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Motomi Shimizu, Eiji Kimura; Eye of origin is critical for robust continuous flash suppression. Journal of Vision 2016;16(12):1212. doi: https://doi.org/10.1167/16.12.1212.
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© ARVO (1962-2015); The Authors (2016-present)
Purpose: A salient stimulus in one eye can be rendered invisible by presenting a high contrast flickering grating to the other eye (continuous flash suppression, CFS). This study investigated the effects of eye of presentation (which eye received which stimulus) on strength of CFS. Method: The suppressing stimulus (suppressor) was a counterphase-flickering (5 Hz) vertically-oriented Gabor patch (2.5 cpd, sigma = 0.22 degrees, and 100% contrast). The target was a horizontally-oriented Gabor patch of the same spatial properties (40% contrast). Eye of presentation was manipulated in three conditions. In the dichoptic condition, the suppressor and the target were presented at the same retinal position of different eyes, whereas in the monocular condition they were presented to the same eye. In the eye-swap condition, they were presented to different eyes but eye of presentation was repeatedly swapped at 1 Hz. On each trial, the suppressor was initially presented alone to establish perceptual dominance and 0.5 - 2 sec later the target was introduced. The contrast of the target was gradually increased to 40% over a 1-second period and then remained constant. We asked observers to detect the target as soon as possible and measured detection time. Results & Discussion: In the dichoptic condition, the detection time was long (Mean = 4.74 sec), indicating robust CFS. In the eye-swap condition, however, the target was detected much faster (Mean = 2.52 sec) and the detection time was not significantly different from that in the monocular condition (Mean = 1.51 sec). These results showed that disrupting the eye-of-origin information almost eliminated the potency of CFS. The present findings suggested that CFS is mainly mediated by eye rivalry (rivalry between the eyes) rather than stimulus rivalry (rivalry between stimuli).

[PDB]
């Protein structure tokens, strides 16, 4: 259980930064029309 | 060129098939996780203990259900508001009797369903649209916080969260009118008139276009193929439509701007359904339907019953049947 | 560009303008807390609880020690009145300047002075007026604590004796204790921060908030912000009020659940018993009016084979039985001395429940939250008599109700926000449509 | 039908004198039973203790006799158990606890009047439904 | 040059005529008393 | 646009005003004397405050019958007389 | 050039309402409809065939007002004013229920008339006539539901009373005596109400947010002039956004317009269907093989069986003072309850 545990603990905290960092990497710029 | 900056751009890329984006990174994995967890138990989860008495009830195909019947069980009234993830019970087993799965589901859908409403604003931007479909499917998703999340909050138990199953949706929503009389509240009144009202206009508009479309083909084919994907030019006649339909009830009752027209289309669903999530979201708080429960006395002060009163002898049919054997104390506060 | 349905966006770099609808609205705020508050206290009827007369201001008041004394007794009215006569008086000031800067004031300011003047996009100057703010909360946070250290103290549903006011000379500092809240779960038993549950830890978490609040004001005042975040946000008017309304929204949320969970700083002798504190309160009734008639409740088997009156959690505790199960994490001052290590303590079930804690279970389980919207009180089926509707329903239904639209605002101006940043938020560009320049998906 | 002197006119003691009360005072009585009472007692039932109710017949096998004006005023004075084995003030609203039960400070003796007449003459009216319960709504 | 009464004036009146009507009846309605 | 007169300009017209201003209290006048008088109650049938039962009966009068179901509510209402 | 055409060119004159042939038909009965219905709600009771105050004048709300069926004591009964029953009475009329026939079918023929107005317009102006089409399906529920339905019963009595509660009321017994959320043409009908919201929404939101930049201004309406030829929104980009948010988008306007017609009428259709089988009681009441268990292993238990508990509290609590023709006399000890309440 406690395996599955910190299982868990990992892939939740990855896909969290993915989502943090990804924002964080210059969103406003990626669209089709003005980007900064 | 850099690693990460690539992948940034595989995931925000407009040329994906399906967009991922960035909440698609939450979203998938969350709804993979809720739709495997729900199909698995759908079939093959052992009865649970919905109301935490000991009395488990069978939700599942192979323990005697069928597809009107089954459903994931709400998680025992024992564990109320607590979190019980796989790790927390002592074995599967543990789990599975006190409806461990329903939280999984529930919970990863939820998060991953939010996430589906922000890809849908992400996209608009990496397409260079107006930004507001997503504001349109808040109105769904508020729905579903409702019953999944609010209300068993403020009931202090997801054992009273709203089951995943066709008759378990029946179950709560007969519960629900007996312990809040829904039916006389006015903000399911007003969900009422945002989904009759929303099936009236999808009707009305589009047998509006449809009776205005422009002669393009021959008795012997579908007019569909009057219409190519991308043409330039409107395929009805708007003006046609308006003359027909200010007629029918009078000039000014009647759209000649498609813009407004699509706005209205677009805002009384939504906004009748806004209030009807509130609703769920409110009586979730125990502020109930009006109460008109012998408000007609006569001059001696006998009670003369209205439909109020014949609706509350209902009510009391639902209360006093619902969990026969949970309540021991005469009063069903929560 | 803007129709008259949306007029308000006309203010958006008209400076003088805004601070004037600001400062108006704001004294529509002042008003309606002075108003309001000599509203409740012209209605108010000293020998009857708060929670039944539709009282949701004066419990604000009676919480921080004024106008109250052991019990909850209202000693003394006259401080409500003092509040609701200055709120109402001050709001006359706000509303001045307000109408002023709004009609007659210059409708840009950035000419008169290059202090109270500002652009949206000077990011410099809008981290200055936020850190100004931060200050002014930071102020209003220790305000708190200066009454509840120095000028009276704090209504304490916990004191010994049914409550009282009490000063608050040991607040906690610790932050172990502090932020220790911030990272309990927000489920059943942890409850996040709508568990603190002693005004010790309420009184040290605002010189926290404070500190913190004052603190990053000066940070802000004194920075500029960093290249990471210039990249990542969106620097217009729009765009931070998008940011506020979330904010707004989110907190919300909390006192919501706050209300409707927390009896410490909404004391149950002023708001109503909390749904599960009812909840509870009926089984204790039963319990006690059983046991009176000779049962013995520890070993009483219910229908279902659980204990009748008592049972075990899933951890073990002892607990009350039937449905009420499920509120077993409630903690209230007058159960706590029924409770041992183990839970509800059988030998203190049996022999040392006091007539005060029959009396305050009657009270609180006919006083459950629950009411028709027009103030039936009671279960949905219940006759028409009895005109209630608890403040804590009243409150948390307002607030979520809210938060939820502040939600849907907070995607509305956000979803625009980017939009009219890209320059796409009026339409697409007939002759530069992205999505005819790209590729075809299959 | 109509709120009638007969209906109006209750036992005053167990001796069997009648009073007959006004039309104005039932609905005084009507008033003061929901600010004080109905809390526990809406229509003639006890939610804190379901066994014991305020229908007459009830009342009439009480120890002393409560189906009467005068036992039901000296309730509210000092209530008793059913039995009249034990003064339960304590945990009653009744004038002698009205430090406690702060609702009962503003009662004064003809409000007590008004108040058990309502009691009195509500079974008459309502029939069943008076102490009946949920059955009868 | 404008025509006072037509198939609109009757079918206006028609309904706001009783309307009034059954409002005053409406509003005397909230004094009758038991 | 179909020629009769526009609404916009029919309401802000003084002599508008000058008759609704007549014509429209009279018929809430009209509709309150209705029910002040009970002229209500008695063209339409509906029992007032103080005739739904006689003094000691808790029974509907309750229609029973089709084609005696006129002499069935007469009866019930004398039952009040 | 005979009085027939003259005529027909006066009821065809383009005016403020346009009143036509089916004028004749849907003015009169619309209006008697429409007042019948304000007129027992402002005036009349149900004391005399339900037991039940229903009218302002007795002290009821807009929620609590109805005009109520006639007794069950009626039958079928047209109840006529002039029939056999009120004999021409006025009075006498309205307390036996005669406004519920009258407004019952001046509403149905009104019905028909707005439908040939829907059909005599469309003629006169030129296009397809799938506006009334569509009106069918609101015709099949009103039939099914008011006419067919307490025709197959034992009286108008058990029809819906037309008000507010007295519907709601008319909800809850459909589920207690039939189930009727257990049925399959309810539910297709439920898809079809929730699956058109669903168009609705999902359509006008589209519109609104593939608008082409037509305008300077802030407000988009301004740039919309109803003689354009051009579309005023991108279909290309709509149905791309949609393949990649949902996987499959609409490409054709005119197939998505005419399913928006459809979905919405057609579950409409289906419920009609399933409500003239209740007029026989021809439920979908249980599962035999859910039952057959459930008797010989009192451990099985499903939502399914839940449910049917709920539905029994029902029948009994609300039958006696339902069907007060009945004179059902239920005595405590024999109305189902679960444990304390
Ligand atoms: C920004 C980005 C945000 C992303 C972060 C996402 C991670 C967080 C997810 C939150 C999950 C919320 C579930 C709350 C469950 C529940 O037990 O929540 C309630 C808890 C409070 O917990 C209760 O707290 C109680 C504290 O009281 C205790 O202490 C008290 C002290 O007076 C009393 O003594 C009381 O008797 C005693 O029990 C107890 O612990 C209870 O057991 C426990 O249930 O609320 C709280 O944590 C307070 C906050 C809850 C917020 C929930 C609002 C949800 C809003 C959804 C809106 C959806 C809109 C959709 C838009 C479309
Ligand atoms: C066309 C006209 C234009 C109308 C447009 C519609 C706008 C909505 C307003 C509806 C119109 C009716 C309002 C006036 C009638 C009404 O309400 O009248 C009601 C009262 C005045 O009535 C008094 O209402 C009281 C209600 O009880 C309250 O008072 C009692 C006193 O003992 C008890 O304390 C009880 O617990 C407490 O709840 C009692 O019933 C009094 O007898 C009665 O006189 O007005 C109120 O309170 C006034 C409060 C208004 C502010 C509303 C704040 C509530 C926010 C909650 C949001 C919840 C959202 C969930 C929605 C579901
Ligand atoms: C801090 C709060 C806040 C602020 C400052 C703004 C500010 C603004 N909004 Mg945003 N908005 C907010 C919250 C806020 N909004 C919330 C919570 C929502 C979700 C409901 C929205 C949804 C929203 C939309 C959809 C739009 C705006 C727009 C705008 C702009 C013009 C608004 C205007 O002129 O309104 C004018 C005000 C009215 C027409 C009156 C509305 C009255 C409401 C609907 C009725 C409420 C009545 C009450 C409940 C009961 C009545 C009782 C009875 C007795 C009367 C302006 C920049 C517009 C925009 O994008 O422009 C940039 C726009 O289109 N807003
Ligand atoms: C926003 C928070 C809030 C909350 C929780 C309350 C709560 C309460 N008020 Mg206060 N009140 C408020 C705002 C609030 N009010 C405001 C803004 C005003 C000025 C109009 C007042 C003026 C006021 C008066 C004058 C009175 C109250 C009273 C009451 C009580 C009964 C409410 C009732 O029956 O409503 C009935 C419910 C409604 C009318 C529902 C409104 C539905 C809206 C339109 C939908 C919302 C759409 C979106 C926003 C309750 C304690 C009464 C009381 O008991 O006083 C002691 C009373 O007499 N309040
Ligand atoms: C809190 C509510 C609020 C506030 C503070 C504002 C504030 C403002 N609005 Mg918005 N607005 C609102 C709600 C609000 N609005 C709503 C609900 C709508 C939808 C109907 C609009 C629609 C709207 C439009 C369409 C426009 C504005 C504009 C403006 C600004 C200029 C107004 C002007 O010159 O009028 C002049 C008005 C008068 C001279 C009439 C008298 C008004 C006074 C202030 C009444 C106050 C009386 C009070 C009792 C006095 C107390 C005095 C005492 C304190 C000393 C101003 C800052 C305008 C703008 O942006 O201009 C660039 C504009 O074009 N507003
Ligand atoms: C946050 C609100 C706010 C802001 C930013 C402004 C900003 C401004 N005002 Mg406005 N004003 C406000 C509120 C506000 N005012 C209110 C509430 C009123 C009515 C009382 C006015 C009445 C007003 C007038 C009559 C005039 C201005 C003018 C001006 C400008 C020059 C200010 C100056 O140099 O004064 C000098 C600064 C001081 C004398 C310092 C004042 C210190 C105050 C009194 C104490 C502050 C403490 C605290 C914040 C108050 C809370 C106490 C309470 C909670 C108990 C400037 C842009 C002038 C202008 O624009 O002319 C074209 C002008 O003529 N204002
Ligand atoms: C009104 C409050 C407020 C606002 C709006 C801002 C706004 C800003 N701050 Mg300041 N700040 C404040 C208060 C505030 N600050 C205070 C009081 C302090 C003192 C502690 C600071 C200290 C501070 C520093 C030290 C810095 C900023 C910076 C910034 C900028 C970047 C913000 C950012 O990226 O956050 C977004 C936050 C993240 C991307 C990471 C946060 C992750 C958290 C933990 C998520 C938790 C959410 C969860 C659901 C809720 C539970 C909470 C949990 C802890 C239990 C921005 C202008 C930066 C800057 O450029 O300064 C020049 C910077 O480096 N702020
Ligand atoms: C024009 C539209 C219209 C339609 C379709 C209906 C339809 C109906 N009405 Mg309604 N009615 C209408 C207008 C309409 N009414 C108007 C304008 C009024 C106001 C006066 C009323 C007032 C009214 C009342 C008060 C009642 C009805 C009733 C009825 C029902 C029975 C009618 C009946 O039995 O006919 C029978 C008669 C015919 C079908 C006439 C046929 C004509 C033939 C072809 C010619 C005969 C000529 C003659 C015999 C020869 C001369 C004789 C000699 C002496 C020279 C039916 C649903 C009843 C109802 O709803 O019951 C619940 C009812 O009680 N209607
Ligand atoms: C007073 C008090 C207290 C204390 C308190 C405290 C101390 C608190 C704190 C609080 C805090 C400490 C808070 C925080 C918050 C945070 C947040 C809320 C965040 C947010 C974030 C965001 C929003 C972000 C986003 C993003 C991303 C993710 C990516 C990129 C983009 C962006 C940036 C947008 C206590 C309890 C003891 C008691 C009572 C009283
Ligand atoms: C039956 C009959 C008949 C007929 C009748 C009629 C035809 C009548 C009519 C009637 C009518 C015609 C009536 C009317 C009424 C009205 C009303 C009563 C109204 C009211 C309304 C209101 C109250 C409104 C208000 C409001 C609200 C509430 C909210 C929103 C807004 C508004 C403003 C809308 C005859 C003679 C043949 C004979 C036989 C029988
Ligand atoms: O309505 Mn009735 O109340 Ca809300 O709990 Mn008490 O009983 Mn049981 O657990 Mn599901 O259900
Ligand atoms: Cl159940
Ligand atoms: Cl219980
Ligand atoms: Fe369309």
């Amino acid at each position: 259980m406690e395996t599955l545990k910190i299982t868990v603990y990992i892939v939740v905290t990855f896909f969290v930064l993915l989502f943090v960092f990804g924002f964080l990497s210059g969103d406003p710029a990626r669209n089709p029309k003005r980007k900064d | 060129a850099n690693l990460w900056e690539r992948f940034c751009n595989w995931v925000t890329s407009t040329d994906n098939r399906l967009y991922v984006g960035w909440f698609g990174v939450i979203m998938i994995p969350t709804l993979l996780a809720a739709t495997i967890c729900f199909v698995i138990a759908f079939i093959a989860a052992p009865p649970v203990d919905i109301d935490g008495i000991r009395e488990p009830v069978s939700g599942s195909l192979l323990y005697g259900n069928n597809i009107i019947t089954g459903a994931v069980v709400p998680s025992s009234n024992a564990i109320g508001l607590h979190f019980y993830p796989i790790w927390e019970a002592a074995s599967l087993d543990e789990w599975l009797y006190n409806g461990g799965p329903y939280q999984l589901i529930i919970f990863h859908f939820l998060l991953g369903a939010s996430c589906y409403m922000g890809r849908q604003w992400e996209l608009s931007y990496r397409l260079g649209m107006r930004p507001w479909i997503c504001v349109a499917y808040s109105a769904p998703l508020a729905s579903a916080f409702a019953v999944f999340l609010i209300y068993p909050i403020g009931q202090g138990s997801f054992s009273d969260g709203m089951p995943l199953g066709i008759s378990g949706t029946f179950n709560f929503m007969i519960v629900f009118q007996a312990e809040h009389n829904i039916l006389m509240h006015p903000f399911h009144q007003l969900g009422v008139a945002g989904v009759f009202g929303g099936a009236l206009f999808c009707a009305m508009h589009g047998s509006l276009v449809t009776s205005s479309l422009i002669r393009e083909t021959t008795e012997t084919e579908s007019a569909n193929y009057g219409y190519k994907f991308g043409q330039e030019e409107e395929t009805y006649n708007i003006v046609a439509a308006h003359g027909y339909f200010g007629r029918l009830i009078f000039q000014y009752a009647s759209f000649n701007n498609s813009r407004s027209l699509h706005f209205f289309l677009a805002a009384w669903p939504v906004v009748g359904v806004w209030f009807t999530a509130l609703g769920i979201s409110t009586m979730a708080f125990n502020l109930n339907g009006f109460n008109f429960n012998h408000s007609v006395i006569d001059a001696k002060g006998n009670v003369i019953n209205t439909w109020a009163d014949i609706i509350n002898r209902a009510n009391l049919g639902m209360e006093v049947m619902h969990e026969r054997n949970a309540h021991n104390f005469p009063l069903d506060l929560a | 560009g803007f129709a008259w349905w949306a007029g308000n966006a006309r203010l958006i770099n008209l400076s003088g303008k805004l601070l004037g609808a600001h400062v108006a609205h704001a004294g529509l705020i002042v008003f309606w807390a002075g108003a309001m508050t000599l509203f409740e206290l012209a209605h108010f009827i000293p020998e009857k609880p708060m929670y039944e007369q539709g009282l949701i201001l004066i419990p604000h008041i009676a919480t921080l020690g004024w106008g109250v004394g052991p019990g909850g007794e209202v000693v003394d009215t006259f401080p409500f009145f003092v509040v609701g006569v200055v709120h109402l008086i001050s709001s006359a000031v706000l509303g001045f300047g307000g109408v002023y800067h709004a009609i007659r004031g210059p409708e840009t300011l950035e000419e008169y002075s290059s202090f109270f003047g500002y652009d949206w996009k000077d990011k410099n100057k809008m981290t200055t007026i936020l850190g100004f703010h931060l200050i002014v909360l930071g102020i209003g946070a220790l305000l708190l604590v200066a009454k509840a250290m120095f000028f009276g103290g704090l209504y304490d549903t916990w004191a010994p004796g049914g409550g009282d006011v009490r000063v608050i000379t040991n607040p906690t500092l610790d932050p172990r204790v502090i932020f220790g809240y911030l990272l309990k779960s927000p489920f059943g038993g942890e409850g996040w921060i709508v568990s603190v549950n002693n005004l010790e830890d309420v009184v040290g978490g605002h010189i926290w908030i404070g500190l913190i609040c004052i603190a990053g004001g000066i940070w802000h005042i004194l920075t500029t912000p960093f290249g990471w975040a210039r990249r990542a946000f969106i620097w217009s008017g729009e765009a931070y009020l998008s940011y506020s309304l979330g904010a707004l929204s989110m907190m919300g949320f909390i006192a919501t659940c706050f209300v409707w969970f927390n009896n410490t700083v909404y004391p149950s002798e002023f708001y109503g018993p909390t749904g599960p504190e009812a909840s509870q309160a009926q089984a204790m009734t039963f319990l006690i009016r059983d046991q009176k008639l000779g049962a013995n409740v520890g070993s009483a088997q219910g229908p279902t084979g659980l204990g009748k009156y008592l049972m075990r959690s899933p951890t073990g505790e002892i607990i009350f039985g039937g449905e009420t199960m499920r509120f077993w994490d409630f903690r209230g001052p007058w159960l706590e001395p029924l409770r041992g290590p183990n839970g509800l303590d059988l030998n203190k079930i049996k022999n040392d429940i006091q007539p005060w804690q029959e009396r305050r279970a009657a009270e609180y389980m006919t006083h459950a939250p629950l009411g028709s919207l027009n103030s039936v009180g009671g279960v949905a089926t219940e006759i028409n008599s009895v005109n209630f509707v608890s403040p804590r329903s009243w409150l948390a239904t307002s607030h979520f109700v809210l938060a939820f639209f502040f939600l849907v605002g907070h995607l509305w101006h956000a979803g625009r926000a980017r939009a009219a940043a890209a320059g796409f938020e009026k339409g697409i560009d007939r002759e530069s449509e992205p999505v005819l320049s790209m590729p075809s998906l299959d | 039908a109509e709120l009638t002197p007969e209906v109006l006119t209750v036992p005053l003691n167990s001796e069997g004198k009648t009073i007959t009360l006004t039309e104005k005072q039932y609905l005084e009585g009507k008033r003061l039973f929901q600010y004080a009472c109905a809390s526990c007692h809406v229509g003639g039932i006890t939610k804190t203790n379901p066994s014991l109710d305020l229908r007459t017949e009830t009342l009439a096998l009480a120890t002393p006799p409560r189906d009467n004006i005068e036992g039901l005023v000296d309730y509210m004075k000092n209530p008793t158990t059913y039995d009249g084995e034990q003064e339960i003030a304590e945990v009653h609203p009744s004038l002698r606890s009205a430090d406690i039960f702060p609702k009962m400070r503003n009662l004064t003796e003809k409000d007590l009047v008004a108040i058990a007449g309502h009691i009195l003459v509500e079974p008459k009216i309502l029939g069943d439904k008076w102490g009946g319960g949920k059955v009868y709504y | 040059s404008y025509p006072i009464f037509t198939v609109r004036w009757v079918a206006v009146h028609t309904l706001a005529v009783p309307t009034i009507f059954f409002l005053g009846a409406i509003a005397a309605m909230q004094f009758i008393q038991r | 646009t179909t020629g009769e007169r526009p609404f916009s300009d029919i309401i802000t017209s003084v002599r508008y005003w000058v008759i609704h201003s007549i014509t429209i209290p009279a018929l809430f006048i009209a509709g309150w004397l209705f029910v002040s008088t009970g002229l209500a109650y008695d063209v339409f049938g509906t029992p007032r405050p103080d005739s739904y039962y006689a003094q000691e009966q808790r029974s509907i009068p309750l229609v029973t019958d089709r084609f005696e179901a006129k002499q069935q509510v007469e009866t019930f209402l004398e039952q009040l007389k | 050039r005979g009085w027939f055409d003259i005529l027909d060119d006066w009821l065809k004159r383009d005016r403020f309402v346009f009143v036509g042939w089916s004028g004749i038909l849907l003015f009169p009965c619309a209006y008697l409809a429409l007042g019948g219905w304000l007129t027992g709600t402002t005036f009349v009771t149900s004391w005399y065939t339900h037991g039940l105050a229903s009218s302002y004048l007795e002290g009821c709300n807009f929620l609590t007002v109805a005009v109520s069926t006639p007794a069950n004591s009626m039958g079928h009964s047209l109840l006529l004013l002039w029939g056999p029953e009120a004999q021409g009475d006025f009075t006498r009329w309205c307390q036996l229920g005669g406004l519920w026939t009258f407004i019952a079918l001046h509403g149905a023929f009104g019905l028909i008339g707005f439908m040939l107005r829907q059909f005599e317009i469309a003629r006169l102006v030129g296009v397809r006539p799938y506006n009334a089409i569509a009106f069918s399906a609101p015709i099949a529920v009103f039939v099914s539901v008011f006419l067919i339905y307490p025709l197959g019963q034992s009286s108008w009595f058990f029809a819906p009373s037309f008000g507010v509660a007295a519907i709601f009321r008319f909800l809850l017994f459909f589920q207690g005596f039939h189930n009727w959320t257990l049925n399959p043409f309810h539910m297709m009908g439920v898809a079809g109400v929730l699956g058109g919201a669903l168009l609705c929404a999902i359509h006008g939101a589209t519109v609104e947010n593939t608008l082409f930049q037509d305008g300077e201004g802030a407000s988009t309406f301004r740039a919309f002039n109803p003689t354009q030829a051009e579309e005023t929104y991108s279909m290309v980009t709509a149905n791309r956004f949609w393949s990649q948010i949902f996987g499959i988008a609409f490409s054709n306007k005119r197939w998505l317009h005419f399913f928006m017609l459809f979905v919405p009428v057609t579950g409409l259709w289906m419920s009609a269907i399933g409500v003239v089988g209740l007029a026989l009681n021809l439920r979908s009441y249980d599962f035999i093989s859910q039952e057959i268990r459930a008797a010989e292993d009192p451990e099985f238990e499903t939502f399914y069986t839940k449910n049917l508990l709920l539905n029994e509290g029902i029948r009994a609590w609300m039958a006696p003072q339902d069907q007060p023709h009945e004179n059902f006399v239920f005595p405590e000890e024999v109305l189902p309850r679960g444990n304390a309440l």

Meeting abstract presented at VSS 2016
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